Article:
2014, A Good Year for the Telehealth Industry

Richard A. Kimball, Jr.
Richard A. Kimball, Jr.

Things are looking up for the telehealth industry in 2015, especially if one takes into account the considerable changes it has undergone in the past year. Jenn Lonzer of Nuvium.com wrote that the telehealth industry has “made significant progress in 2014 – and not just in mindshare. For telehealth, it has been a year of development, experimentation, investment, and adoption.”

According to the most recent data available, the amount of money invested in digital health companies in the U.S. were estimated to be between an impressive 3-5 billion USD. “[B]oth Rock Health and StartUp Health have posted reports – as they always do – that tracked the amount of funding raked in by digital health companies over the past few months and for the year so far,” reported Brian Dolan of MobiHealthNews. “Rock Health has tracked $3 billion for funding for 2014, while StartUp Health has tracked a whopping $5 billion.”

Despite the $2 billion disparity in the numbers, what is clear is that quite a lot of money has been poured into telehealth in 2014. Dolan noted that counted among the top ten investment deals highlighted by StartUp Health was the $230 million raised by Preventice, a wearable medical device maker. “According to an SEC filing this transaction was mostly an equity exchange related to the company’s merger with eCardio. As part of the deal, the newly merged Preventice apparently raised about $108 million in cash from an accredited investor,” Dolan added.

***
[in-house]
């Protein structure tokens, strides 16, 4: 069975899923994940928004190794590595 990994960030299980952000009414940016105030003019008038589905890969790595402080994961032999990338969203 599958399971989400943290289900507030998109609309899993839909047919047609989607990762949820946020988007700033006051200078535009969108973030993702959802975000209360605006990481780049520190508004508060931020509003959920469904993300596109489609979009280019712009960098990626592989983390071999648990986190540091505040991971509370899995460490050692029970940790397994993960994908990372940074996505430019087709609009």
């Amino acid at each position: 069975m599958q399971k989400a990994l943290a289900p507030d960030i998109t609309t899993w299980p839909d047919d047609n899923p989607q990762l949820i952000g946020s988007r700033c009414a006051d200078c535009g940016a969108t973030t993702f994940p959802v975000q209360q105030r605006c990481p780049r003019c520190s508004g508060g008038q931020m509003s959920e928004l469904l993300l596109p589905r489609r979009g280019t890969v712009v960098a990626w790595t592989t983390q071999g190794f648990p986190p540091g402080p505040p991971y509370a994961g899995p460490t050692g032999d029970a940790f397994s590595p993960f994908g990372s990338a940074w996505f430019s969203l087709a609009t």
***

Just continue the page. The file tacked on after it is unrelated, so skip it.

Indeed, many notable funding rounds occurred this year, reported Lonzer. “American Well, a telehealth services company, has just completed an $80 million funding round,” she wrote. “Investments came from high-powered financial and healthcare institutions, such as Anthem and Jefferson Health Systems…” Lonzer also mentioned the $21 million from Venrock, Shasta Ventures, and Sir Richard Branson for Doctors on Demand, as well as the $50 million round of equity funding secured by Dallas-based Teladoc.

Clearly, from the numbers seen so far, 2014 was a fortuitous year for the telehealth industry. Investor willingness to put up money in support of the industry can be considered as indicative of future outcomes for the digital health services sector.

To learn more about telehealth, you can check out this article I wrote about the history of telehealth. – Richard A. Kimball

1 Response

  • Richmond

    I think were are seeing a critical shift in the delivery of healthcare services, now through the use of telecommunication technologies. This approach can help in developing countries and remote communities.

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